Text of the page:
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Inclusive or exclusive of GST?

GST, is simple tax that can nevertheless prove difficult in practice.  While compulsory zero-rating will assist in some regard, there will always be transactions where it is necessary to draft special clauses to deal with GST.  Sometimes the clause will reflect the parties’ intentions and everyone will be happy.  Sometimes it won’t.

From the writer’s experience the difference between the outcomes depends in large part on an appreciation as to how the GST liability is calculated and how this is to work in relation to the terms exclusive and inclusive of GST (or plus GST (if any)) as relevant.

Although the Australian GST Act runs to many more pages than the New Zealand equivalent, GST matters don’t necessarily run any more smoothly for the Australians.  This is highlighted by a recent decision finding a special GST clause void for uncertainty.


Mr Booth and Cityrose Trading Pty Ltd entered into a contract for the sale of land. The question for determination was whether Mr Booth was required to pay the purchase price stipulated in the Particulars of Sale as $2,250,000.  or whether he was liable to pay that amount and a further amount on account of GST.

Special Condition 7, related to GST and provided (amongst other things) that:

” 7.2 The consideration payable for any taxable supply made under this contract represents the value of the taxable supply for which payment is to be made;

Where a taxable supply is made under this contract for consideration which represents its value, then the party liable to pay for the taxable supply must also pay at the same time and in the same manner as the value is otherwise payable the amount of any GST payable in respect of the taxable supply.”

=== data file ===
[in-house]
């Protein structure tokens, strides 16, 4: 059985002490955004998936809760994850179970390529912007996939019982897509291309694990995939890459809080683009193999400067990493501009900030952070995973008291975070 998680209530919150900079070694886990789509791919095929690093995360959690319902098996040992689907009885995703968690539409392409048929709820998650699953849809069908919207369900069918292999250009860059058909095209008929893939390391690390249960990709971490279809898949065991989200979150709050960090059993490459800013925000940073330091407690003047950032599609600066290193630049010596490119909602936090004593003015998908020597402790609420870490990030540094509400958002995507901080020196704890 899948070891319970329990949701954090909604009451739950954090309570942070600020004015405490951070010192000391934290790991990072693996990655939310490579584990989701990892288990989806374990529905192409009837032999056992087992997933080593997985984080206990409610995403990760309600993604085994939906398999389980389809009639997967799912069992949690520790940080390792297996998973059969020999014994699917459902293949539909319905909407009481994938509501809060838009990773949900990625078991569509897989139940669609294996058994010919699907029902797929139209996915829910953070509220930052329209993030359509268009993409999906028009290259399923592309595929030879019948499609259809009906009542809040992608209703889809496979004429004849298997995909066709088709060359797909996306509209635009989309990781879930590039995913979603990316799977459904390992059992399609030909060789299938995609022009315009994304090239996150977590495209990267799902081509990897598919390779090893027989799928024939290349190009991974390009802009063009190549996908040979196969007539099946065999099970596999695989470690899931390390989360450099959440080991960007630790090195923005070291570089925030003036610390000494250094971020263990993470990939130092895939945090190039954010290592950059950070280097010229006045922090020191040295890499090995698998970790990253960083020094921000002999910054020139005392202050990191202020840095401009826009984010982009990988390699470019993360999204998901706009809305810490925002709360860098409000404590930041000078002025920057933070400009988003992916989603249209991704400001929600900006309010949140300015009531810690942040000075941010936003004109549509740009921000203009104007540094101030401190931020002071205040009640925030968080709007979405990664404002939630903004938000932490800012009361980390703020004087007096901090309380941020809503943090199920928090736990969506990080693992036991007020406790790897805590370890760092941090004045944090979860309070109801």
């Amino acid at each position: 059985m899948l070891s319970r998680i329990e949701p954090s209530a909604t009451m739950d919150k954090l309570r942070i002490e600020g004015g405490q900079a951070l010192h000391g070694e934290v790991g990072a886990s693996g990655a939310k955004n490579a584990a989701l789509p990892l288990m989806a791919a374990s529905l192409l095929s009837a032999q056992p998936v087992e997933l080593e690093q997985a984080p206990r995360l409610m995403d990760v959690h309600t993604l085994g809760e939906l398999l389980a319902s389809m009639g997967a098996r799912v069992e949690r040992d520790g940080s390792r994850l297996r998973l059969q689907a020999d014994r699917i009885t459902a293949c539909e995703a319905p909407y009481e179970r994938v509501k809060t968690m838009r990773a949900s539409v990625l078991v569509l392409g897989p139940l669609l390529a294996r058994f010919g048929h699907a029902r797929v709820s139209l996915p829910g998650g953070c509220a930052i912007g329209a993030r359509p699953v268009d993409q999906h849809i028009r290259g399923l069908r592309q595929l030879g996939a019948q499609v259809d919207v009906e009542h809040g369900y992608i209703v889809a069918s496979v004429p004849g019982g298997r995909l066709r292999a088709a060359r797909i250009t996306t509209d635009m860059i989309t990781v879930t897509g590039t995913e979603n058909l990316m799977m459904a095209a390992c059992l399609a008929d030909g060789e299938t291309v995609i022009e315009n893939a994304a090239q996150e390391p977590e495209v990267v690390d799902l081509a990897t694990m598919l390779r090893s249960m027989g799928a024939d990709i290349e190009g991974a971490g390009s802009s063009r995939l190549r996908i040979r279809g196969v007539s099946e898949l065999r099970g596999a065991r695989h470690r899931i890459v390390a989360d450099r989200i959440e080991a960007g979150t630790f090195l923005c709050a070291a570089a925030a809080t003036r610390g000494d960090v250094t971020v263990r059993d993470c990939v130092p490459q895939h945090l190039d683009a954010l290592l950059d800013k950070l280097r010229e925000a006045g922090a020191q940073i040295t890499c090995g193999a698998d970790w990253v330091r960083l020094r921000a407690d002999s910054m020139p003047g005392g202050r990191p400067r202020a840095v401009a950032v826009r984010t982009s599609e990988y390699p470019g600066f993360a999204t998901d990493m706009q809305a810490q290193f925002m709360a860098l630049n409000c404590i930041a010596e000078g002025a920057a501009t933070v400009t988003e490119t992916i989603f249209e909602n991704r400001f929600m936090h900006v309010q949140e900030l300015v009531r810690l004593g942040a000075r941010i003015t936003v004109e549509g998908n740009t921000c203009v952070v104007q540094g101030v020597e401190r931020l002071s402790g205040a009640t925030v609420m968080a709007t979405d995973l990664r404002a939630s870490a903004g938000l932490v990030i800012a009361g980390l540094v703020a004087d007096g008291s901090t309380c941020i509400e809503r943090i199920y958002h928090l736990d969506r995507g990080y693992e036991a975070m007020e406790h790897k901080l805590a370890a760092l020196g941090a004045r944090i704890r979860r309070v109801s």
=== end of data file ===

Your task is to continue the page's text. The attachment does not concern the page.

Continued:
Finding of the Court

The Supreme Court of Victoria’s view was that “… the competing constructions [in the Special Condition] are equally ‘open’ (or not) and the Court is unable by legitimate means to divine what the parties should be taken to have intended as to whether Special Condition 7 rendered the purchase price GST-inclusive or GST-exclusive.”

The Court held that the GST clause was void for uncertainty, and was to be removed from the contract. The Court also held that the parties to the contract of sale did not actually reach agreement regarding the payment of GST and the purchase price of $2,250,000 in the Particulars of Sale was therefore inclusive of any GST payable on the sale.


Cityrose Trading Pty Ltd v Booth & Anor [2013] VSC 504, Supreme Court of Victoria, Emerton J, 19 September 2013.)

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